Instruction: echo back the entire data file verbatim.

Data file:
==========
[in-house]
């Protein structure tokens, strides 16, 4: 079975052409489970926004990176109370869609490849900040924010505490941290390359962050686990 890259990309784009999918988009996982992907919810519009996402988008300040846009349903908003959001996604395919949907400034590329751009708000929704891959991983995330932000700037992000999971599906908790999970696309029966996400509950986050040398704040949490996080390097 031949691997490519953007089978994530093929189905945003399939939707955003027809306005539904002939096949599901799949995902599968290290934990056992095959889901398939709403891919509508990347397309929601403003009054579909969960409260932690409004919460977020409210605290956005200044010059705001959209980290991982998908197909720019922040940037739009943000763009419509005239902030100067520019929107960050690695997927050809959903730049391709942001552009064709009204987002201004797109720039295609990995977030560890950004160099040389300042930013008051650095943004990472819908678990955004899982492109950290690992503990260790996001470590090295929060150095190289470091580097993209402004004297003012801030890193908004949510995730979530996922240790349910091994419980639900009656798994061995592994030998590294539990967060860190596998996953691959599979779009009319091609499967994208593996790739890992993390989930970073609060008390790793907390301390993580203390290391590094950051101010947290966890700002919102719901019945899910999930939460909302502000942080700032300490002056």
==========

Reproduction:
[in-house]
């Protein structure tokens, strides 16, 4: 079975052409489970926004990176109370869609490849900040924010505490941290390359962050686990 890259990309784009999918988009996982992907919810519009996402988008300040846009349903908003959001996604395919949907400034590329751009708000929704891959991983995330932000700037992000999971599906908790999970696309029966996400509950986050040398704040949490996080390097 031949691997490519953007089978994530093929189905945003399939939707955003027809306005539904002939096949599901799949995902599968290290934990056992095959889901398939709403891919509508990347397309929601403003009054579909969960409260932690409004919460977020409210605290956005200044010059705001959209980290991982998908197909720019922040940037739009943000763009419509005239902030100067520019929107960050690695997927050809959903730049391709942001552009064709009204987002201004797109720039295609990995977030560890950004160099040389300042930013008051650095943004990472819908678990955004899982492109950290690992503990260790996001470590090295929060150095190289470091580097993209402004004297003012801030890193908004949510995730979530996922240790349910091994419980639900009656798994061995592994030998590294539990967060860190596998996953691959599979779009009319091609499967994208593996790739890992993390989930970073609060008390790793907390301390993580203390290391590094950051101010947290966890700002919102719901019945899910999930939460909302502000942080700032300490002056």